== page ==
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Students to get first crack at gubernatorial candidates

The debate, put on in partnership by Children First for Oregon, KOIN 6, and the Pamplin Media Group, will be controlled by 16 children and young adults.

AUBREY WIEBER/SALEM REPORTER - Justin Thach, a student at West Salem High School, is one of 16 students who will grill Oregon gubernatorial candidates during a debate Tuesday.In the first gubernatorial debate Tuesday, the three candidates seeking the state's highest office won't be grilled by reporters or field questions from citizens in a town-hall format. In fact, most of the questioners can't cast a ballot in November.

The debate, put on in partnership by Children First for Oregon, KOIN 6, and the Pamplin Media Group, will be controlled by 16 children and young adults, only two of whom were 18 or older when selected. The youngest, Genesis Gomez of Portland, is 12. The hourlong debate will start at 7 p.m. at Roosevelt High School in Portland, and will be broadcast by KOIN.

The students will question Gov. Kate Brown, a Democrat, Republican Knute Buehler and Patrick Starnes, representing the Independent Party.

The questioners are among the brightest and most ambitious teens Oregon has to offer.

"So much is at stake for youth in our upcoming election," Tonia Hunt, Children First for Oregon's executive director, said in a news release. "We are proud to be part of this historic event that will bring a sharp focus on the lived experiences of young people and what matters to them the most."

Justin Thach, a student at West Salem High School and the only questioner from the Salem area, is working toward a career in U.S. Congress. Along the way he plans to become a lawyer, craft education policy or do nonprofit work. Asked what colleges he's considering, Thach said the "usual": Harvard, Yale, Dartmouth, among other elite East Coast institutions.

For Thach, this is far from his first experience with politics. A precocious 17-year-old, he is the founder and executive director of Young Asian Leaders of America, which is focused on getting Asian-American youth more involved in their communities. He's worked with other students to write legislative bills and is a member of Oregon Student Voice.

His experience running successfully for student council president in the eighth grade taught him why so much of what politicians preach on the campaign trail is rhetoric.

"What I realized after that is these kind of radical ideas that we want to enact are not always feasible or easy to get everyone on board with," Thach said. "Just because of the simple fact that – who's going to pay for it? When are you going to do it? How are you going to get people involved? There are all these factors that are easy to ignore. It's easy to paint this as a really easy route to change."

Thach said he sees some of that in Oregon's race for governor, which he said has been big on promise and short on detail. That's particular true with Buehler, who Thach said has billed himself as a fixer of Oregon's problems while portraying Brown as a status quo candidate.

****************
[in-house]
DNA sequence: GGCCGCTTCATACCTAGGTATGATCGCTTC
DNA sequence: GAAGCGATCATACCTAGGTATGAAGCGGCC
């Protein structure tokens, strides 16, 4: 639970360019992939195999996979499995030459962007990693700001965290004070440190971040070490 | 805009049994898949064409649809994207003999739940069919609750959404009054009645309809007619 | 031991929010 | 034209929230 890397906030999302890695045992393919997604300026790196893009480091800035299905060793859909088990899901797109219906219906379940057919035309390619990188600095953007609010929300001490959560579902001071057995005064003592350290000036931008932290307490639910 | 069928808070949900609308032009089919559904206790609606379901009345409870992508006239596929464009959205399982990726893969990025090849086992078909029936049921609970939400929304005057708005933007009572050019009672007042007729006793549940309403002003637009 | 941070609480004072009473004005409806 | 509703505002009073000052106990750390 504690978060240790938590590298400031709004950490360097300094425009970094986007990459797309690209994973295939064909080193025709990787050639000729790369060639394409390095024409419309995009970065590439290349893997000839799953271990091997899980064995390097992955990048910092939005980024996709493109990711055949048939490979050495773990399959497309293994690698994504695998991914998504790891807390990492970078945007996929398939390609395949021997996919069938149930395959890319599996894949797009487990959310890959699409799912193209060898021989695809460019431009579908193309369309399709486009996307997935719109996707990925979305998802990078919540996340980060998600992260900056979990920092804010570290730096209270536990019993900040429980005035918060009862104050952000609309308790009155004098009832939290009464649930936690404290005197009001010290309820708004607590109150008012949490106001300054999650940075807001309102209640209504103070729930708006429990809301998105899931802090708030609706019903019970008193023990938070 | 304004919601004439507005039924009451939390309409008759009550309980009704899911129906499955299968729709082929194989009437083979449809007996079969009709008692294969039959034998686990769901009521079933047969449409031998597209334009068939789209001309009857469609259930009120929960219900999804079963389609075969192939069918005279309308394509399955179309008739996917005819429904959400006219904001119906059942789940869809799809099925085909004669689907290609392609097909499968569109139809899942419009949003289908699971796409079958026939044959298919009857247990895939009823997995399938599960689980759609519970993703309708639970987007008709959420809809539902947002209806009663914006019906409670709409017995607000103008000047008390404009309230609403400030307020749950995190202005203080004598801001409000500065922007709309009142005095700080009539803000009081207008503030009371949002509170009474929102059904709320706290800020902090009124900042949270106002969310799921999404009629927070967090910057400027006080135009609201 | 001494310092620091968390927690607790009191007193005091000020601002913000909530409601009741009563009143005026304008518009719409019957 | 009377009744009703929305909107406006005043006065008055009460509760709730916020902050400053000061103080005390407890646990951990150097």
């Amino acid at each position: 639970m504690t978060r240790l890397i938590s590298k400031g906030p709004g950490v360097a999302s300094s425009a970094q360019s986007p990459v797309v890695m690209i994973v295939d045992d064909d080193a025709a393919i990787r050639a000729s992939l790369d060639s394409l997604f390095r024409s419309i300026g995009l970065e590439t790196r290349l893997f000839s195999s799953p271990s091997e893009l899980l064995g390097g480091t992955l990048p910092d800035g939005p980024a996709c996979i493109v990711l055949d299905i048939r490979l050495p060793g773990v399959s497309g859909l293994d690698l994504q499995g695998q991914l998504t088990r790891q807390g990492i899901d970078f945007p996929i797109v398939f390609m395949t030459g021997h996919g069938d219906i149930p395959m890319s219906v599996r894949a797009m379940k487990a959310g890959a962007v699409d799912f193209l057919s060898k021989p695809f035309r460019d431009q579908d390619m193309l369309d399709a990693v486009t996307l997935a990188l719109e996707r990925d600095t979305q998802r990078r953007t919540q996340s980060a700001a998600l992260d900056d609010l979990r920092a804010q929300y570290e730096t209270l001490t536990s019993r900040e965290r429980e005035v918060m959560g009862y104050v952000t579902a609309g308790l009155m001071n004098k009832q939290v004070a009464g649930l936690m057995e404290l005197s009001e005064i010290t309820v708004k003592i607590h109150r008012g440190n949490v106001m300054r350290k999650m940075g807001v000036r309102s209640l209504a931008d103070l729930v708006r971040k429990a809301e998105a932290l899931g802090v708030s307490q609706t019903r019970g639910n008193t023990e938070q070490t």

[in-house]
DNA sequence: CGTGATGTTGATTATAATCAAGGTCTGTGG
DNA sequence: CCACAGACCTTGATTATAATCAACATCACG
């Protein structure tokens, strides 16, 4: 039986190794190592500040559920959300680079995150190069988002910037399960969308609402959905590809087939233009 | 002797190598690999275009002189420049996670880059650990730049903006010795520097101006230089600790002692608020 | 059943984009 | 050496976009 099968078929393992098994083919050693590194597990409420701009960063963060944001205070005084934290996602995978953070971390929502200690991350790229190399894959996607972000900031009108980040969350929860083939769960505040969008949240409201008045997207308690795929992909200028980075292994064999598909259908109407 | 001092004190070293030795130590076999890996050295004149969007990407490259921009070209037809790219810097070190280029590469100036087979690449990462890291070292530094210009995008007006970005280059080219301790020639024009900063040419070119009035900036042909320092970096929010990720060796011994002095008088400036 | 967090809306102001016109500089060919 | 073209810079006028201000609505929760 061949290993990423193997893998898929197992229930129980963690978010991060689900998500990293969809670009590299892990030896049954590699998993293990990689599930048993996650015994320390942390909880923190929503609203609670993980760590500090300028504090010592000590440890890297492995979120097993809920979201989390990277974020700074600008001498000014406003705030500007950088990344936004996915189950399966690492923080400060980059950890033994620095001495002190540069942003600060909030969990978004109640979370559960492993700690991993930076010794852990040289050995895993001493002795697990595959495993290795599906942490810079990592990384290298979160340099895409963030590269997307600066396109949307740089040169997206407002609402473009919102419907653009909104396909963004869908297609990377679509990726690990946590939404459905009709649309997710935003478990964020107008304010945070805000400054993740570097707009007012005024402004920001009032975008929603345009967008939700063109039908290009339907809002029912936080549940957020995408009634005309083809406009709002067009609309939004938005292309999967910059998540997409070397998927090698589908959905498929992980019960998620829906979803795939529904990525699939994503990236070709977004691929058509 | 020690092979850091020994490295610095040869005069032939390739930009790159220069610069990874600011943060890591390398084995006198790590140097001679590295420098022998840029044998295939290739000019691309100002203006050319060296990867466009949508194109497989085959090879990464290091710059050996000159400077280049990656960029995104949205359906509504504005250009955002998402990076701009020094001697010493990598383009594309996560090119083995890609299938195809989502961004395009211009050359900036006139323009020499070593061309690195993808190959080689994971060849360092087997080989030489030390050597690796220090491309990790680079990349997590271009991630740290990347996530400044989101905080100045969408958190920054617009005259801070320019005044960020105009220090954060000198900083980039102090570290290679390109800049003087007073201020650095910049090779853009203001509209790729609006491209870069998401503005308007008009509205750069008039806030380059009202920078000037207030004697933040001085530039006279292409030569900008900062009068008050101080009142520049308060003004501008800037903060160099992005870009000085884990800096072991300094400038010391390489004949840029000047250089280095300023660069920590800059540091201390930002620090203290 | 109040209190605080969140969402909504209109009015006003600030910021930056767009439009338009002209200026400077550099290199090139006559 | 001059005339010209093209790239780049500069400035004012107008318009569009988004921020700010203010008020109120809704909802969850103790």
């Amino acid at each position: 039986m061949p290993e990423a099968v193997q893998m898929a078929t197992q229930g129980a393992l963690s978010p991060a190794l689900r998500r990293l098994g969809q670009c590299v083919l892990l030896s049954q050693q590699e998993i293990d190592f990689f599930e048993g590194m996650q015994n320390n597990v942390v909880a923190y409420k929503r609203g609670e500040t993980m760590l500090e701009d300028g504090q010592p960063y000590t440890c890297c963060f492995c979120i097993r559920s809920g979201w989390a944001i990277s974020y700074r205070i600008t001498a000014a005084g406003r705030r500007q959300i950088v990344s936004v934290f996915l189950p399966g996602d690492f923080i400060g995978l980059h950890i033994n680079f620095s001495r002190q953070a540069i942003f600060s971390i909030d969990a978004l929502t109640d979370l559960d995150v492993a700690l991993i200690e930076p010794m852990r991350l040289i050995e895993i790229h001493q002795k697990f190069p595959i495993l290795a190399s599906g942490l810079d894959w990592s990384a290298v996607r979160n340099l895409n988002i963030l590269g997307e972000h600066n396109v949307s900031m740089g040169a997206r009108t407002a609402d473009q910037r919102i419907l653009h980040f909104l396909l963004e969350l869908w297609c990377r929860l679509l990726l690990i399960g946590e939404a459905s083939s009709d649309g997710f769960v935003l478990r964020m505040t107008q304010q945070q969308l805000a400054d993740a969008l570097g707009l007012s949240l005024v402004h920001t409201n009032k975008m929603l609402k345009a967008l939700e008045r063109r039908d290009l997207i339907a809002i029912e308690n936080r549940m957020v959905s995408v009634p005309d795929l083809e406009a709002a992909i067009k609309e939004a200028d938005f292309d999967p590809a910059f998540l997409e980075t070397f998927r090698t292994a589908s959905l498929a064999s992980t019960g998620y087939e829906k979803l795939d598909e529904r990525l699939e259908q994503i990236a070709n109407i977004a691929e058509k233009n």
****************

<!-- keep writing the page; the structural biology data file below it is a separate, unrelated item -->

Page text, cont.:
"I am a little bit cynical about the way that Knute Buehler has inserted himself as a change-maker, as someone who is going to radically change things, and I am cynical about the way he plans to do those things," Thach said.

But Thach also said no candidate can achieve all of their campaign promises, which is fine. What's more important, he said, is their ability to frame the conversation around key issues.

"There is also the influence they have from the words that they use to describe these things," Thach said. "And we've seen that on a national level, right? The way that (President Donald) Trump has talked about immigration has obviously framed the debate on how we deal with immigrants in our country."

Thach will not be old enough to vote in the governor's race, but that hasn't stopped him from scrutinizing where the candidates fall on issues he feels are most important, such as education and homelessness. He said he is leaning in favor of Brown, but thinks Buehler could sway him Tuesday night.

On Thursday, he was still deciding what questions to ask, but said regardless of the questions he will be paying attention to the answers. Too often in politics, Thach said, candidates give an ambiguous, three-sentence soliloquy when a simple "yes" or "no" will do.

"I do very much value a straightforward answer," he said.

Here are the students participating in the debate:

Jeremy Clark, 14 Shimon Dasgupta, 16; Genesis Gomez, 12; Tosha Kitungano, 17; Rose Lawrence, 15; Deja Presseur, 16; Viktoria Rosqvist, 19; Ja Neciya Ross, 15; Adi Solomon, 15; all of Portland; Sal Najjar, 16, Tigard; Justin Thach, 17, Salem; Brian Josephson, 18, Medford; McKeely Miller, 17, John Day; Kai Schrosk, 15, Colton; Dazon Sigo, 17, Pendleton; Olivia Cooper, 17, Prineville.

Reporter Aubrey Wieber: aubrey@salemreporter.com or 503-375-1251. He is a reporter for Salem Reporter working with the Oregon Capital Bureau, a collaboration of the Pamplin Media Group, EO Media Group, and Salem Reporter.